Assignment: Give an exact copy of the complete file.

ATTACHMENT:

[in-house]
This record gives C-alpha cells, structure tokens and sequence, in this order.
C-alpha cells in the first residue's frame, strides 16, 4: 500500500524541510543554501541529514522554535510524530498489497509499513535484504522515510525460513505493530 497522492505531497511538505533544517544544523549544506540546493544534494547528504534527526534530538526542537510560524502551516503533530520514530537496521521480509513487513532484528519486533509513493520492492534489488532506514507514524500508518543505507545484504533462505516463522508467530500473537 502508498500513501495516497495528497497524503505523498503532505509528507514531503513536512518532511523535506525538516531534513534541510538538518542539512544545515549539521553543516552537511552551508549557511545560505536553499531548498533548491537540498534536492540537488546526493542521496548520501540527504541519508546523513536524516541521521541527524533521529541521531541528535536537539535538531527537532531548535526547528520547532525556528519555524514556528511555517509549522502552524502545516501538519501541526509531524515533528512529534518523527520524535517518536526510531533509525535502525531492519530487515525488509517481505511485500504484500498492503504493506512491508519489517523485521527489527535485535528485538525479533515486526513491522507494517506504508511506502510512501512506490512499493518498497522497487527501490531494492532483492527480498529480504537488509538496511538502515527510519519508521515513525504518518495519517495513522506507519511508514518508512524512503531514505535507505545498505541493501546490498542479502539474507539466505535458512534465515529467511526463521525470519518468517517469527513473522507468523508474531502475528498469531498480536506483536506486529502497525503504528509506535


[in-house]
This record gives C-alpha cells, structure tokens and sequence, in this order.
C-alpha cells in the first residue's frame, strides 16, 4: 500500500524541510543554501541529514522554535510524530498489497509499513535484504522515510525460513505493530 497522492505531497511538505533544517544544523549544506540546493544534494547528504534527526534530538526542537510560524502551516503533530520514530537496521521480509513487513532484528519486533509513493520492492534489488532506514507514524500508518543505507545484504533462505516463522508467530500473537 502508498500513501495516497495528497497524503505523498503532505509528507514531503513536512518532511523535506525538516531534513534541510538538518542539512544545515549539521553543516552537511552551508549557511545560505536553499531548498533548491537540498534536492540537488546526493542521496548520501540527504541519508546523513536524516541521521541527524533521529541521531541528535536537539535538531527537532531548535526547528520547532525556528519555524514556528511555517509549522502552524502545516501538519501541526509531524515533528512529534518523527520524535517518536526510531533509525535502525531492519530487515525488509517481505511485500504484500498492503504493506512491508519489517523485521527489527535485535528485538525479533515486526513491522507494517506504508511506502510512501512506490512499493518498497522497487527501490531494492532483492527480498529480504537488509538496511538502515527510519519508521515513525504518518495519517495513522506507519511508514518508512524512503531514505535507505545498505541493501546490498542479502539474507539466505535458512534465515529467511526463521525470519518468517517469527513473522507468523508474531502475528498469531498480536506483536506486529502497525503504528509506535